I’m grateful for holidays. It occurred to me this week that I hadn’t seen my sons for a while. We’ve all been busy and only talking on the phone and in electronic messages. And if Thanksgiving wasn’t coming up this weekend, how much longer would it be until we were face to face, close enough to hug? That’s when I started feeling thankful to whoever set up holidays.
It amazes me when I stop to think of the power that holidays have to bring people together when schedules and distance would otherwise keep them apart. I’m surprised that holidays are still sacred in a society that puts so much of a priority on productivity and busyness.
Look how the governments of countries all over the world lock certain holidays into their calendars, and how businesses acknowledge holidays by granting days off. You could even say that some employees are “forced” to take a holiday, and even if you want to work, the company declares it such a special day that it is willing to pay you one-and-a-half of your regular earnings. I don’t think we should take it for granted that CEO’s pay us for a day of unproductive kicking-back, and not once, but several times a year.
How nice that countries unite around a holiday! If Alberta declared Thanksgiving a holiday, but Saskatchewan didn’t, it wouldn’t be so easy to go visit your Saskatchewan relatives on Thanksgiving, and look at what you would miss. Oh, I know there are lots of sneers these days about how miserable family gatherings can be—there seem to be more and more movies springing up that try to convince us that holidays are something to dread and tolerate. But go through your photo collections and see how many of the scenes were taken during a holiday gathering, and how many of those bring a smile to your lips and your heart.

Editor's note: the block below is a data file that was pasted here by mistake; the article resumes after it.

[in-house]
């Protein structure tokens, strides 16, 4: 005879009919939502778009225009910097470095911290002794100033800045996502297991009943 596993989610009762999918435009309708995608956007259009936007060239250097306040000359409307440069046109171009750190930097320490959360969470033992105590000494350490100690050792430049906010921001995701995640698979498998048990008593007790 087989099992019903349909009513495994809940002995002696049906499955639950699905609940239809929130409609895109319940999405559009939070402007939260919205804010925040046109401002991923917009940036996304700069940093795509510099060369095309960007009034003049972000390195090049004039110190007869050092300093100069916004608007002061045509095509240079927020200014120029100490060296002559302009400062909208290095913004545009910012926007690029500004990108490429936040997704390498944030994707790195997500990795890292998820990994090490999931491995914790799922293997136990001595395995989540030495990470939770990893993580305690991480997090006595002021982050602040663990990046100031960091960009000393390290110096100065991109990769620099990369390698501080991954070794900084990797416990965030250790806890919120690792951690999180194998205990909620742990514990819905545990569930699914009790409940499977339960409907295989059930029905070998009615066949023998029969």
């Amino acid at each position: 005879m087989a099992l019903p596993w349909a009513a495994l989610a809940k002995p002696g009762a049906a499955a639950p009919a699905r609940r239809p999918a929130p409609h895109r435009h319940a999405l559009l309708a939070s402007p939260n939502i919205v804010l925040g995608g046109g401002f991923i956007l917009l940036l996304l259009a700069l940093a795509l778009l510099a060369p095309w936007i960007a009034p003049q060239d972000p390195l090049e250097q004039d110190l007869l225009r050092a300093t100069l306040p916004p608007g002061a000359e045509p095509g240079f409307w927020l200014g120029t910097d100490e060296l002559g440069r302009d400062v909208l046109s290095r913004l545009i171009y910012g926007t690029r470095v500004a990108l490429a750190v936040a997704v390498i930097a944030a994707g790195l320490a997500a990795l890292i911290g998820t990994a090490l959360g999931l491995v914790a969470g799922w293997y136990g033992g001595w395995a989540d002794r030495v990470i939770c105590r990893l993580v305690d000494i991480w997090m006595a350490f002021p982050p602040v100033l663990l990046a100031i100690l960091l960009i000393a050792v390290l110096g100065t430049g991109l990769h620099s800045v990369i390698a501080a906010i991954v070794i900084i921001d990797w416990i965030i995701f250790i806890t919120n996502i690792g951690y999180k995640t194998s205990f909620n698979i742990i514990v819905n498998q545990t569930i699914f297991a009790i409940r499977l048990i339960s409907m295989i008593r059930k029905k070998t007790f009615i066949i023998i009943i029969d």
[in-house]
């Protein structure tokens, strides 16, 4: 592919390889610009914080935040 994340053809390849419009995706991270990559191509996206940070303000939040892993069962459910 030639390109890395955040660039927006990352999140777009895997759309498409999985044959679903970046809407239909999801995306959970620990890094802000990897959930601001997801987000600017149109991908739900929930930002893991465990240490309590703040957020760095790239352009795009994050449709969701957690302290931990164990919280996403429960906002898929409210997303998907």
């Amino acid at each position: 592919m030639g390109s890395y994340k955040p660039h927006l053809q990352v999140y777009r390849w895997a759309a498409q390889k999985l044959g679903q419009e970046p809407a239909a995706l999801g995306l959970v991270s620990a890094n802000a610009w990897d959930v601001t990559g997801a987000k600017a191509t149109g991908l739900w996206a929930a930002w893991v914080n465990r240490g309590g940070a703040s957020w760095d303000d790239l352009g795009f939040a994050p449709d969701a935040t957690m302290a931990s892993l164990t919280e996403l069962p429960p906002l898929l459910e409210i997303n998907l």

Holidays are celebrated for various reasons, and even if we don’t spend a lot of time thinking about them and incorporating the origins into the celebration, they serve as yearly cues to adjust our near-sightedness. We have an opportunity to take a step back from the endless tasks that seem so important in the small picture, and refocus on things worth remembering. Re-celebrating a country’s hard-won victory in obtaining independence, remembering national heroes, offering a tribute to the fathers of our faith, rejoicing in the beginning of a new calendar year, honouring families and relatives, and showing our gratitude to God—all these invigorate our outlook on life and help order our priorities.
Whose idea was it to have holidays, anyway? Local and national governments establish specific holidays for their unique population, but the idea of a holiday seems to have been around ever since the Lord included days of celebration, dancing, feasting and rest for His people in his set of laws. Yes, laws, not suggestions! “Thou shalt take the day off and have a good time.” This too would be amazing to some people, because the popular view of God is probably one of a judge. But what if people stopped and considered that this particular judge required them to regularly take time to have fun and reconnect with the most important people in your life? What a revelation that would be of the true nature of God.
Posted by Ramona